Wednesday, July 6, 2011

Poked and Prodded

Tuesday, July 5th, 2011

Let the COSing begin! My COS and DOS reports (the main pieces of paperwork I owe Peace Corps in order to leave the country) have been done for a couple of weeks now, but that is truly only the beginning. Leaving Peace Corps is almost as tedious and requires almost as much paperwork as the application process. Katherine and I must complete all of our COS (close of service) work this week so we can de-myst our replacements and then spend our final days with our Senegalese family and friends before party plane-ing it back to the motherland.

During our COS conference a few weeks ago we were given a giant packet of papers as well as a several page long checklist to help us keep track of and complete everything we have to do. The race started this morning. Immediately upon arriving at the office we check in with the medical office who tell us we have a few hours to wait so I run to turn in all of my bike equipement and have that signed off on. Instead of reveling in the air conditioning and wifi space that is the PCV lounge I ran off to the bank (twice since I had to come back because I forgot my passport!) and Katherine waited for Med.

Oh, the Senegalese banking system. Jackie was already waiting impatiently at the bank when I arrived. She had made the ridiculous mistake of pulling a number and waiting to be called when all she had to do was talk to someone at a desk who had to send an email to someone else in order to close our accounts. Obviously. Luckily for me, Jackie had the not waiting part all figured out and we had the man behind the desk email the accountant to finalize everything in our accounts so we could close them. Do not ask me why they man behind the desk, who had full access to all of our account information, was powerless to do anything except wait for this other person to email him. Two hours of waiting, people watching, exasperated eye rolls, and several bouts of annoyed questioning later the mystery man emailed the guy at the desk back and we started the process of closing our accounts.

Banks in the US like when people open savings accounts, not so in Senegal! It’s no wonder that people don’t have bank accounts. I know all about the frustrations of opening an account from when I helped Dioss open one so we could work on the exporting his cards to America. I had no idea that closing an account could be even more frustrating, confusing, and counterintuitive. By the time all of this was over I owed the bank almost 60USD. That’s because they did me the great honor of giving me the exact amount of money left in my account, fees for having kept a bank account open for two years, and having the temerity to actually close it which cost a whopping 40USD. Very, very, very annoying.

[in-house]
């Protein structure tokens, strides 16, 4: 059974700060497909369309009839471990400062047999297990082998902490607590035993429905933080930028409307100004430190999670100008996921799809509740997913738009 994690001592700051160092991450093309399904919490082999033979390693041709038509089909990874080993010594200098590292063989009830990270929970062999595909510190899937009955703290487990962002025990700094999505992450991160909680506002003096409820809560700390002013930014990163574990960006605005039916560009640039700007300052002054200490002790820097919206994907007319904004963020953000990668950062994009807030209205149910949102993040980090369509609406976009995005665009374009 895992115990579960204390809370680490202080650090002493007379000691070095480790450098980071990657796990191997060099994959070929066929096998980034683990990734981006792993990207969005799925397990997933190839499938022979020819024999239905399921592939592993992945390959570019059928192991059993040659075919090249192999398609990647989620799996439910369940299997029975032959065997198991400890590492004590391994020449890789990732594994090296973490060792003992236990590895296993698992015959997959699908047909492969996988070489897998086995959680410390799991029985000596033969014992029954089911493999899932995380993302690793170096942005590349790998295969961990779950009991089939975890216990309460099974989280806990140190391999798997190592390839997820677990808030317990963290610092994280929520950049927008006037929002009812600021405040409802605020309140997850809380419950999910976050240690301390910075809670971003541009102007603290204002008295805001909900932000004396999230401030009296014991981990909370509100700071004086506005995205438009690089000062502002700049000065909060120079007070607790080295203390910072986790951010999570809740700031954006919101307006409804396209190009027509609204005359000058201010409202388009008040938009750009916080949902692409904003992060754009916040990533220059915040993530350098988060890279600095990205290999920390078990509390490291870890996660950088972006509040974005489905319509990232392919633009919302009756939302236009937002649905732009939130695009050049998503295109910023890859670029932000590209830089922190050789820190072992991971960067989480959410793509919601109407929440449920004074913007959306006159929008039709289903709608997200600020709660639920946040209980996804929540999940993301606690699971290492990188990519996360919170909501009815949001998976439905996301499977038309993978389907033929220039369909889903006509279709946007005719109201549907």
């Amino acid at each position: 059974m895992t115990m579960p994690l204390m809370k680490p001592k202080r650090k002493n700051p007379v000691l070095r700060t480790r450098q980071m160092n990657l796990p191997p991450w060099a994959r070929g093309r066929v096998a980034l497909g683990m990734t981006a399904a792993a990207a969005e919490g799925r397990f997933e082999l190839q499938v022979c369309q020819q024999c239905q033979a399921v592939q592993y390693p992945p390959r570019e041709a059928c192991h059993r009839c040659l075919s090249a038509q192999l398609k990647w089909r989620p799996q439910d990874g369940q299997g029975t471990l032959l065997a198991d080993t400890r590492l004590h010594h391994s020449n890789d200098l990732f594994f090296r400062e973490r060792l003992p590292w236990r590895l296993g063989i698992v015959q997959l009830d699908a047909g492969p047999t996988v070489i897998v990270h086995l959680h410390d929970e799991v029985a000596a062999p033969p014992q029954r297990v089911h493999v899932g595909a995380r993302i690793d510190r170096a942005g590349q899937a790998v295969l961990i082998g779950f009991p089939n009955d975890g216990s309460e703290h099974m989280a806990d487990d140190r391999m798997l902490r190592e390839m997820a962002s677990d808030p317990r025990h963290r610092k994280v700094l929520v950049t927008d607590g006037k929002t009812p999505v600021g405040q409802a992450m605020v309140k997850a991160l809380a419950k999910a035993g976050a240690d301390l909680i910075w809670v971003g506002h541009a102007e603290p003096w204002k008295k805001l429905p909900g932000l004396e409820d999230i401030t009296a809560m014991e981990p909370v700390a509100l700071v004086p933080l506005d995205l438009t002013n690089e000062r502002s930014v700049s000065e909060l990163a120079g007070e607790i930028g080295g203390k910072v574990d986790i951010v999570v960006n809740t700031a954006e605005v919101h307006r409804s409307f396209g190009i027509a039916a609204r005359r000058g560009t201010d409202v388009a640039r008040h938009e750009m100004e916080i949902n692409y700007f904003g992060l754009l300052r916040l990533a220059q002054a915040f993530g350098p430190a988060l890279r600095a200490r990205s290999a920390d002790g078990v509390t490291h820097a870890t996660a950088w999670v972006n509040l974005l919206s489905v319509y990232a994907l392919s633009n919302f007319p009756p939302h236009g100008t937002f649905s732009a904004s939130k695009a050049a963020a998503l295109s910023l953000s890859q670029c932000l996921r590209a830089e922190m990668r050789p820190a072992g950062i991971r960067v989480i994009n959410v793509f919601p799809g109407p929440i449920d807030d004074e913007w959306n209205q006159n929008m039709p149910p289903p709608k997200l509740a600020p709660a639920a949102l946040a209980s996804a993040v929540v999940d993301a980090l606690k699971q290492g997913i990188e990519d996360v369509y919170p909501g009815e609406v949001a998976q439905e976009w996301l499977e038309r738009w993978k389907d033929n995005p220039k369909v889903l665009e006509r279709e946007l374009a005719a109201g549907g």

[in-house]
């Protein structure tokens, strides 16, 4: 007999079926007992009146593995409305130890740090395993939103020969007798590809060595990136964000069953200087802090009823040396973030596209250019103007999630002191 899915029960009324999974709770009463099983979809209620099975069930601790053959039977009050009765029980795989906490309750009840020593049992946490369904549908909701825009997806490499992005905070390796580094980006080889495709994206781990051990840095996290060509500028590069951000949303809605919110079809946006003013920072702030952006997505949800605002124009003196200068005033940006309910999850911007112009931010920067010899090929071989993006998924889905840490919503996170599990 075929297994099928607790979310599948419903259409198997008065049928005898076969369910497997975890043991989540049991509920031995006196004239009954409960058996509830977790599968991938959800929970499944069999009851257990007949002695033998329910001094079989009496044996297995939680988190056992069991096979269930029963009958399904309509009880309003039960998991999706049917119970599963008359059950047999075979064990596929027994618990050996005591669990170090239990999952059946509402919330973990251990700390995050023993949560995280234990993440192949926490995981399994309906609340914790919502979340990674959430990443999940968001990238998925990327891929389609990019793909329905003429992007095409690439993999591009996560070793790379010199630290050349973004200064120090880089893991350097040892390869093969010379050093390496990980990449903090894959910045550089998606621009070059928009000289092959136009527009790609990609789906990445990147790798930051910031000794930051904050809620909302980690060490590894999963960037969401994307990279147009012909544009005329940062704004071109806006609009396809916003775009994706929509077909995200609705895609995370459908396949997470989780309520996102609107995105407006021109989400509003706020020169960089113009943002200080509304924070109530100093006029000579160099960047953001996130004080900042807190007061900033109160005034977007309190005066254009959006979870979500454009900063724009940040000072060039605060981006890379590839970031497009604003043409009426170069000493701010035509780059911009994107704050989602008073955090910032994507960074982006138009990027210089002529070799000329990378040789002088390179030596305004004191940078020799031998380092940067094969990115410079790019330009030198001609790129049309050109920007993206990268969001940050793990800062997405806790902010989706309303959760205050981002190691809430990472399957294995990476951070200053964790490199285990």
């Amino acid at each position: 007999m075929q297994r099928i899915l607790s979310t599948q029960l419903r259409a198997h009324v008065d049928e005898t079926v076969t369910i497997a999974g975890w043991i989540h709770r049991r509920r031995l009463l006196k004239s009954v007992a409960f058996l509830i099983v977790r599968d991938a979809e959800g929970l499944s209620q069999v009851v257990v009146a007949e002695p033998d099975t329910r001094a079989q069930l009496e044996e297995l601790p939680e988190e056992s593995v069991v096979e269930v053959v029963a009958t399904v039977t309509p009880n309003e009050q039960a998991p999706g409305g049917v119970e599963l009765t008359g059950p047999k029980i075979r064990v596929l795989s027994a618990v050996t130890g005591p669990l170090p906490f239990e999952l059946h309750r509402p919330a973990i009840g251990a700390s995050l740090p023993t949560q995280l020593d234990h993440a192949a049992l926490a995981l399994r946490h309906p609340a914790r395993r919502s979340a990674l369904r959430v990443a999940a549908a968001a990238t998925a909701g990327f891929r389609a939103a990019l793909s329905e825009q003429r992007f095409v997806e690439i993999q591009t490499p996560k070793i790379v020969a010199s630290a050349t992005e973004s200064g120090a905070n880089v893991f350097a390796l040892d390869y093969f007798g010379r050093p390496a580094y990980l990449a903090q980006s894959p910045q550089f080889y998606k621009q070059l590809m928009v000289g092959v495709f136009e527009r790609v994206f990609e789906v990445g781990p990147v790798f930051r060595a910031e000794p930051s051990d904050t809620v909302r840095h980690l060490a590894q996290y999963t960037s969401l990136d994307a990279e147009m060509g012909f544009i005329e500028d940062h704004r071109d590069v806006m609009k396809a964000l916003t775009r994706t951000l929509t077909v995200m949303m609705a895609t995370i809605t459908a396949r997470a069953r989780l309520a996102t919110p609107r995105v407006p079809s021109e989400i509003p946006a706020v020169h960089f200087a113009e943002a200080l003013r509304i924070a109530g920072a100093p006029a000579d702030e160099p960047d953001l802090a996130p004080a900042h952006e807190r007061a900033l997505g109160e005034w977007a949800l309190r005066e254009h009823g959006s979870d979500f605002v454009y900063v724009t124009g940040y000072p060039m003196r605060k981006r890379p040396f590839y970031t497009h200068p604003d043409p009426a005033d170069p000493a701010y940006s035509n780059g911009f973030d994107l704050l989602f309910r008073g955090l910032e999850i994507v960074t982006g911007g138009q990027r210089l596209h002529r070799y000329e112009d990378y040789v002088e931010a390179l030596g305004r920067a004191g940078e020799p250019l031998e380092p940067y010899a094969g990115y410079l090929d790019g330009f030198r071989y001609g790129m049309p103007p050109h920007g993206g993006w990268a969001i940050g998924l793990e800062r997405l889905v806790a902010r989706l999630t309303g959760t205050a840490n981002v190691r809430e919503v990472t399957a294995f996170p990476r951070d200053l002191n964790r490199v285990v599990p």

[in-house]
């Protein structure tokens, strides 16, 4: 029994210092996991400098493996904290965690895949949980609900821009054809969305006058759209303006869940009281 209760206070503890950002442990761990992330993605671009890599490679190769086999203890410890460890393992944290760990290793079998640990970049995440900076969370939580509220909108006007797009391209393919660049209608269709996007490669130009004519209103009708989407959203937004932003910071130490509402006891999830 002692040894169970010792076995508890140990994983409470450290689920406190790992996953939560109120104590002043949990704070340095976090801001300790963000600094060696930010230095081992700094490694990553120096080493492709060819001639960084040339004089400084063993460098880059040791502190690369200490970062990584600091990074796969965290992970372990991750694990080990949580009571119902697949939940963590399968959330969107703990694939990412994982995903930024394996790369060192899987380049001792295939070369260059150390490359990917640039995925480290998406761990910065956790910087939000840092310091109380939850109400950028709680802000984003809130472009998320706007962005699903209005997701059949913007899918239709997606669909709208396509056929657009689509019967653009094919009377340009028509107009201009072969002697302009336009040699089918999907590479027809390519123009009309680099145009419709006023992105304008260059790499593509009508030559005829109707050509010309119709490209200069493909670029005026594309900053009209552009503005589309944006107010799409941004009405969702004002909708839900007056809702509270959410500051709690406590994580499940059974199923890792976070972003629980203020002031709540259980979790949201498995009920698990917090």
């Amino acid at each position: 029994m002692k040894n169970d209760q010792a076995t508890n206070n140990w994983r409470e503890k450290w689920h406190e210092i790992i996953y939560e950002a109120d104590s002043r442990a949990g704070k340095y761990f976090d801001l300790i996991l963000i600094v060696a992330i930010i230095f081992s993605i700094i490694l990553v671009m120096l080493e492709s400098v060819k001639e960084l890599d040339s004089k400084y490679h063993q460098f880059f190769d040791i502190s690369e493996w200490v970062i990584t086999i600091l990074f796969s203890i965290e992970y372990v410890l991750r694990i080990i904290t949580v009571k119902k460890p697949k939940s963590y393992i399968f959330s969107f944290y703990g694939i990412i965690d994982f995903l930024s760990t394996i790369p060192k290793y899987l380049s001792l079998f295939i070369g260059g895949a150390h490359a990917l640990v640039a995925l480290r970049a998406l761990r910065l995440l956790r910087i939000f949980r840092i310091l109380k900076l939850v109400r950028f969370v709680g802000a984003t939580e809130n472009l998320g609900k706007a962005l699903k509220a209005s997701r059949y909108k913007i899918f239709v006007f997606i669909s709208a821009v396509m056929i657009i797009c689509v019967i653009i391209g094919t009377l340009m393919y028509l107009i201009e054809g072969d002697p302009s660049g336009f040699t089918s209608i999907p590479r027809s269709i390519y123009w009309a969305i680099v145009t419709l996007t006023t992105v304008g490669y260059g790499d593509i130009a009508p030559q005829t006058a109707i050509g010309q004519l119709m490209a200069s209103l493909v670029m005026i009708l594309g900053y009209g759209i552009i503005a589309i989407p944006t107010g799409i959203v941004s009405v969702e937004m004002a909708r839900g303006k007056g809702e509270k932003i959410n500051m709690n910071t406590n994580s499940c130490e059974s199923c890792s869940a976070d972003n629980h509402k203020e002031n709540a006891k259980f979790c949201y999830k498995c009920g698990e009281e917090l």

The poking and prodding had just begun because it was time for my medical appointment. The Med office is currently overrun with people who are sick and might be medically separated from the Peace Corps which is really unfortunate, but I appear to be healthy and my appointment didn’t take too long. An eye exam, physical, blood drawn… and other things you don’t want to hear about…

From Med it was more running around, more signatures, searching for Peace Corps staff members and trying to make the rest of the week as easy as possible for myself. That was until Katherine and I headed downtown to for lunch before going to see the dentist. As you can see from this post, trying to leave Senegal involves a lot of running around. I’m very happy to be doing all of this before the very end so my last few days of full of family and friends instead of Peace Corps bureaucracy.


  1. Alyssa,

    You are enjoying the process so much, maybe the military would be a nice next position. What would have happened if you just left the bank account open and withdraw as much as possible?


  2. Only thing left on the checklist.....Awa's baby must be born before you leave!